The last visit inspired me to write the first chapter of my book, A Reluctant Pantheism. The swirl of gastropod fossils reminds me of hurricanes, galaxies and other natural phenomenon, convincing me that such a thing as order exists in nature. How? Why? Some organizing force is at work, no doubt. God or simply the laws of physics? Either way, I drop to one knee in deep reverence.

Judy noticed it, as well – the incredible passage of time that makes one feel so small and inconsequential. Meanwhile, red-winged blackbirds flew overhead, a pair of mallard ducks swam in the quarry, and turtles sunned beneath a partly cloudy sky. All very much alive, like us, and living in the present. Wild strawberry, pussytoes and other wildflowers bloomed, while the first tree leaves slowly unfurled. Life goes on. Hundreds of millions of years later, life still goes on. It’s humbling to say the least.

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Oct 12 2014

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Natural Religion

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gastropod1On a balmy, partly cloudy day, while driving around the Champlain Islands admiring autumnal color with my wife Judy, I detoured to Isle La Motte to check out a rare geological phenomenon called Chazy Reef.  It’s the stony remnant of a coral reef that existed 480 million years ago, transported to Lake Champlain by the movements of Earth’s tectonic plates. Well aware of it for many years, I wanted to see it with my own eyes.

I parked the car at the entrance to Fisk Quarry, where more practical folk once cut and removed stones for buildings. It is now a preserve and national landmark – one of two in the area. Judy stayed in the car, more interested in the here/now than fossils. I understand. Like gazing at the stars, any venture into the depths of natural history is an exercise in imagination. What one sees is only a rough sketch of what once was.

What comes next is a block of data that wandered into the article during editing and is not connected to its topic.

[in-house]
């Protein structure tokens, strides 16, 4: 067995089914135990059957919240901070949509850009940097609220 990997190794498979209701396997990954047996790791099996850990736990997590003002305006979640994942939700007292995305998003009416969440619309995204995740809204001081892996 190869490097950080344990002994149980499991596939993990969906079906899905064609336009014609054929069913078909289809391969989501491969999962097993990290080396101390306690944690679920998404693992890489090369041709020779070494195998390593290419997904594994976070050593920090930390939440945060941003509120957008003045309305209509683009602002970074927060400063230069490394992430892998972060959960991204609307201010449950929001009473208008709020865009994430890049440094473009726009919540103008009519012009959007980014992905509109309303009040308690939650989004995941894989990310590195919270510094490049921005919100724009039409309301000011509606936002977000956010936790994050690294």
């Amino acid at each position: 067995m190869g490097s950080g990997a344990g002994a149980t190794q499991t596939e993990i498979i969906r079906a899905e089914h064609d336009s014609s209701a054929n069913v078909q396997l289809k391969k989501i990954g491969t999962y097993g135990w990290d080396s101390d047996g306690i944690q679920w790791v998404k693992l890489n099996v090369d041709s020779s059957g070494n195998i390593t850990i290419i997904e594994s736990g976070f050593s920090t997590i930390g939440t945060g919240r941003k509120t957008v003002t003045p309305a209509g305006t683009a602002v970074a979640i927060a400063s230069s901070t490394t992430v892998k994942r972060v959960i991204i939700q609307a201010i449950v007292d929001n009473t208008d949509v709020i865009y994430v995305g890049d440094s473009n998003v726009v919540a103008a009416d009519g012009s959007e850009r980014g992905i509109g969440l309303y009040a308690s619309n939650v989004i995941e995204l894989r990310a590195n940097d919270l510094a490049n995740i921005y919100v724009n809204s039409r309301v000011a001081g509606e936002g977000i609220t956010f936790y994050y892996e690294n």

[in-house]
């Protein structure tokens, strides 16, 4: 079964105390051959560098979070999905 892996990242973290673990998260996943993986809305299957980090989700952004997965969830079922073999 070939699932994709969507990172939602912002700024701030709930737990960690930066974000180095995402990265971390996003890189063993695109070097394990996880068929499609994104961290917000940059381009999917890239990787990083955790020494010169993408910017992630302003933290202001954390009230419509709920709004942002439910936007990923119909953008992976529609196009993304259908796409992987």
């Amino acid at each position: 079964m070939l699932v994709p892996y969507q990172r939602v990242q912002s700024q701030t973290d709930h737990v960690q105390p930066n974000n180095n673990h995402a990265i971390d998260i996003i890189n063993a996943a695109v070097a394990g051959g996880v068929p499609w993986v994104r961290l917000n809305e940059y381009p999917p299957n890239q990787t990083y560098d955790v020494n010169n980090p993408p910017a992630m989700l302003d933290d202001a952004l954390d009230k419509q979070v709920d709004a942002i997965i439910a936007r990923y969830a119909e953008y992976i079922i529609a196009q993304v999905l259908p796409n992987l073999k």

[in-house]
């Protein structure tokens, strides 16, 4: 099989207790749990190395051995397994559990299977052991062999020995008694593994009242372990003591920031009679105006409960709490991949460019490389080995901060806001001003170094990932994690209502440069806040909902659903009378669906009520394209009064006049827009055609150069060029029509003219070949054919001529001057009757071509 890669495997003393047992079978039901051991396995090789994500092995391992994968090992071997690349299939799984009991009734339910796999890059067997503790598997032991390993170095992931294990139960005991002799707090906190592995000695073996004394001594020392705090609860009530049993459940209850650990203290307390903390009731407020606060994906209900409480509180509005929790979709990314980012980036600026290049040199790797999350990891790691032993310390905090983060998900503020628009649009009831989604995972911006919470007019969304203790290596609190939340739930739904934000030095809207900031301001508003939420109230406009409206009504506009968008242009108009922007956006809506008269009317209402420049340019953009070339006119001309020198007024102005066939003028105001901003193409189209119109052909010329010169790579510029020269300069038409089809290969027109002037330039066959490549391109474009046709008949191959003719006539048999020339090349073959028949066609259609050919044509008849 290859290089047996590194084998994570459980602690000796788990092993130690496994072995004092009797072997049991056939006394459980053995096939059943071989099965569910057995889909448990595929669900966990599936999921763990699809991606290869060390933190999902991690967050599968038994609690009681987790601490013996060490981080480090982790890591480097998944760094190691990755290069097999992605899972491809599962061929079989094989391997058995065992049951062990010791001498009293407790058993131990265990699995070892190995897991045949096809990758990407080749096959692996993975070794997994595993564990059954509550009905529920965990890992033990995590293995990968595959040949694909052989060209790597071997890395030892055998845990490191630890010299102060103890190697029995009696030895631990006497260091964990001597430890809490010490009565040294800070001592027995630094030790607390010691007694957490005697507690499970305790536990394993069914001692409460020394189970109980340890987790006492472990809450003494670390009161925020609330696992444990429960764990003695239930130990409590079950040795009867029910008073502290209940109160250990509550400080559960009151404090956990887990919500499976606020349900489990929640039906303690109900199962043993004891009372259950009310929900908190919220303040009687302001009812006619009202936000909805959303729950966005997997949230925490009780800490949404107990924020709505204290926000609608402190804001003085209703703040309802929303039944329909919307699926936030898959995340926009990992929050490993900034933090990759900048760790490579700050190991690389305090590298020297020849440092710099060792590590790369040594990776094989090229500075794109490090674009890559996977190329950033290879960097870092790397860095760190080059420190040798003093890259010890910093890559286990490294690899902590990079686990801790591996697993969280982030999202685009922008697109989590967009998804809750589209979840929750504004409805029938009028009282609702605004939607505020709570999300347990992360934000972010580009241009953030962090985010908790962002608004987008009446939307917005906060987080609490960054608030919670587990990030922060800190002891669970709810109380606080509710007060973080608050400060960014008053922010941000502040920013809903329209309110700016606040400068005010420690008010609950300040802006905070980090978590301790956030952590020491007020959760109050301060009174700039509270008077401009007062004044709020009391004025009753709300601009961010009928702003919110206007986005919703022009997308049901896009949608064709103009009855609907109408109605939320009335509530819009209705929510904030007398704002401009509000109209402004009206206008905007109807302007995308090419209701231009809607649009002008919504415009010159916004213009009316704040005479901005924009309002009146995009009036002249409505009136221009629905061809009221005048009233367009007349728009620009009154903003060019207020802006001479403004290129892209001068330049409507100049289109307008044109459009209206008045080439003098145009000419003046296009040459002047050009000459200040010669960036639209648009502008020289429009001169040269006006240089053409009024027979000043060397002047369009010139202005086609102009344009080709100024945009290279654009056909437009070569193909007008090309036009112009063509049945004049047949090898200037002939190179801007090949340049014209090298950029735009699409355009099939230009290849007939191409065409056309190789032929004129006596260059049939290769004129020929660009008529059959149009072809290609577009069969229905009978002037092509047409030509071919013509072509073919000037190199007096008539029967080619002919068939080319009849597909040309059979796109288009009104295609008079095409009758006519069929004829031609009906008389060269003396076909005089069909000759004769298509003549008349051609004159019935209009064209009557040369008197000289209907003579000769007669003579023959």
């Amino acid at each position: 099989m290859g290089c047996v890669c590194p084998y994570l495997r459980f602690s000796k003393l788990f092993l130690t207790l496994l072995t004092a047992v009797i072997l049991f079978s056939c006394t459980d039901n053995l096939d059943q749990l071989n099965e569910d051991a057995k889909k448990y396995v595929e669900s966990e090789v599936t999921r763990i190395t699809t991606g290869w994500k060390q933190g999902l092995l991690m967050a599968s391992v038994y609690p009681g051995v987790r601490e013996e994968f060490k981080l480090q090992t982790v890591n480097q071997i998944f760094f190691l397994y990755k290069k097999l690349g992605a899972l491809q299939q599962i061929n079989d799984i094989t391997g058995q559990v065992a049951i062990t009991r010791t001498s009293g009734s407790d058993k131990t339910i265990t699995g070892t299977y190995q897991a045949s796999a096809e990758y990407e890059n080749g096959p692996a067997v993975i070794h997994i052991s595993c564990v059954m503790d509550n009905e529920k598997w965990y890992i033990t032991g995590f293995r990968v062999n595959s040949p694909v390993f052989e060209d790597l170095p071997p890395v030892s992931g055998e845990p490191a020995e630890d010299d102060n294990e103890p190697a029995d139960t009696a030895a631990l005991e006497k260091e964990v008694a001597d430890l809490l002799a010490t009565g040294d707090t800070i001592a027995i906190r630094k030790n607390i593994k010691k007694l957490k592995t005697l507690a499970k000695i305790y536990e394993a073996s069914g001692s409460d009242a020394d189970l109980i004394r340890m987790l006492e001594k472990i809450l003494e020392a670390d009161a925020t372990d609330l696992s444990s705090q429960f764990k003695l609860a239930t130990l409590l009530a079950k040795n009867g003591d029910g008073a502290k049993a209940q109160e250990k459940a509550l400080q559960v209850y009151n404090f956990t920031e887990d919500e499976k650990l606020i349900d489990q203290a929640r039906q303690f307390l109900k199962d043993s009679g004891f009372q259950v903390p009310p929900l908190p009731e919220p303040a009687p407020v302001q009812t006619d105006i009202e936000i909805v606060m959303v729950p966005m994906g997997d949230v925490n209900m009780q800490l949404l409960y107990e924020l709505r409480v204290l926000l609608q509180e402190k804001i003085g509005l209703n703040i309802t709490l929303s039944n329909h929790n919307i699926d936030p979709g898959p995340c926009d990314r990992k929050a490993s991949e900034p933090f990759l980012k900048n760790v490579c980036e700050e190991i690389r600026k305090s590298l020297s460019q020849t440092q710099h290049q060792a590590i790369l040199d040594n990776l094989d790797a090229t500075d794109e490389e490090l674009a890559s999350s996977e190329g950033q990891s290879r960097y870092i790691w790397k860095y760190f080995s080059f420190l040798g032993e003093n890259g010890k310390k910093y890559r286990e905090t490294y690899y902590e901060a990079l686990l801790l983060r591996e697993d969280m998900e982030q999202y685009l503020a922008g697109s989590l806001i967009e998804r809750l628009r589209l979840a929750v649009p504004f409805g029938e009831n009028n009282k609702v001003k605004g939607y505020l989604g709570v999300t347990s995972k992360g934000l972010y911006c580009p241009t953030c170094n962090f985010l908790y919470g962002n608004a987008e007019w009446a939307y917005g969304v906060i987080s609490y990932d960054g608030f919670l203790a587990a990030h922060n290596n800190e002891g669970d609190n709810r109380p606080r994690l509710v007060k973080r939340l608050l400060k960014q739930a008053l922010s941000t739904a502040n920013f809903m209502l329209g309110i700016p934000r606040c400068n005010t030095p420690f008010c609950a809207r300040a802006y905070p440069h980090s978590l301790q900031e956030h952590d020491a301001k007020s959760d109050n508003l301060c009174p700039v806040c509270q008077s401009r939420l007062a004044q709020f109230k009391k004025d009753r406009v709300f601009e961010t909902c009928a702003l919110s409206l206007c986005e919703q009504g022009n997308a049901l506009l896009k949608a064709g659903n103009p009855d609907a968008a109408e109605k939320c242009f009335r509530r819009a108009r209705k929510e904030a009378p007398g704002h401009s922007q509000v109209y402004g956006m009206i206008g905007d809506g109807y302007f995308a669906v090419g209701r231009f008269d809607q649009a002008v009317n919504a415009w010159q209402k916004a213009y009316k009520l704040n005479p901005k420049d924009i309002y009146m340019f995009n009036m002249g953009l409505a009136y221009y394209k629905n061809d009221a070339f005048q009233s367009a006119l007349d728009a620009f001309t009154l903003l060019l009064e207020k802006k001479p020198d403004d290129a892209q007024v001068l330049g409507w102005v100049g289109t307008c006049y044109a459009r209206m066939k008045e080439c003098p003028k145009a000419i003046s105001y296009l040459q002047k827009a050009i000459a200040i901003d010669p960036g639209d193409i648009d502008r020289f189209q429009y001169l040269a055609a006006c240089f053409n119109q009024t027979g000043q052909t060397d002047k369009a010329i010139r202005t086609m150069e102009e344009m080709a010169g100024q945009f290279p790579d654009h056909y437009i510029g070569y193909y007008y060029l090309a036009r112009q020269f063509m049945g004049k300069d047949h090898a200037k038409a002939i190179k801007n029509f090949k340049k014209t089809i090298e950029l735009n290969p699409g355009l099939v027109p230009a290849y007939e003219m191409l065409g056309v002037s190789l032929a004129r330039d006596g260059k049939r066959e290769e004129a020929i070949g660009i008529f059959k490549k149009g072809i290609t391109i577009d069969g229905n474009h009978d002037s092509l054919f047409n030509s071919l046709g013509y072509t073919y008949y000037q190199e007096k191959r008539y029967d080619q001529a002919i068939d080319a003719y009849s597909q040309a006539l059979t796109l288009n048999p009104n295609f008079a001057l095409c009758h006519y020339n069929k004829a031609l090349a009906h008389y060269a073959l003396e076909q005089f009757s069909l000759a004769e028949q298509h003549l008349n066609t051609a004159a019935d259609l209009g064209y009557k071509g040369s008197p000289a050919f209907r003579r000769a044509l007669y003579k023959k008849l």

At first I saw nothing as I walked around the preserve. After all, I have only a layman’s understanding of geology. Then I spotted a swirl embedded in solid rock. Then another, and another. The skeptic in me assumed that someone had carved them, but a closer look dismissed that notion. I knelt down and touched those ghostly apparitions, half expecting them to disappear when I did so. My fingers traced the fossils as if reading braille. Then I got it.  That is, I sensed an order to things in a world that so often appears to be utterly random and chaotic.

Truth is I have always been something of a pantheist. I don’t particularly like that label, but it comes closest to describing what I feel during those precious moments when I see the hand of God in nature, when the yawning chasm between mathematics and mysticism suddenly vanishes and I understand, on some level, how everything connects.

The swirls I saw in the rock, the vague outlines of marine creatures that lived hundreds of millions of years ago, remind me of the swirls of hurricanes and galaxies. There are forces at work in the universe that press our ability to reason to its limit. And when confronted by the Real, all I can do is genuflect. Nature, it seems, is wilder than our wildest imagination.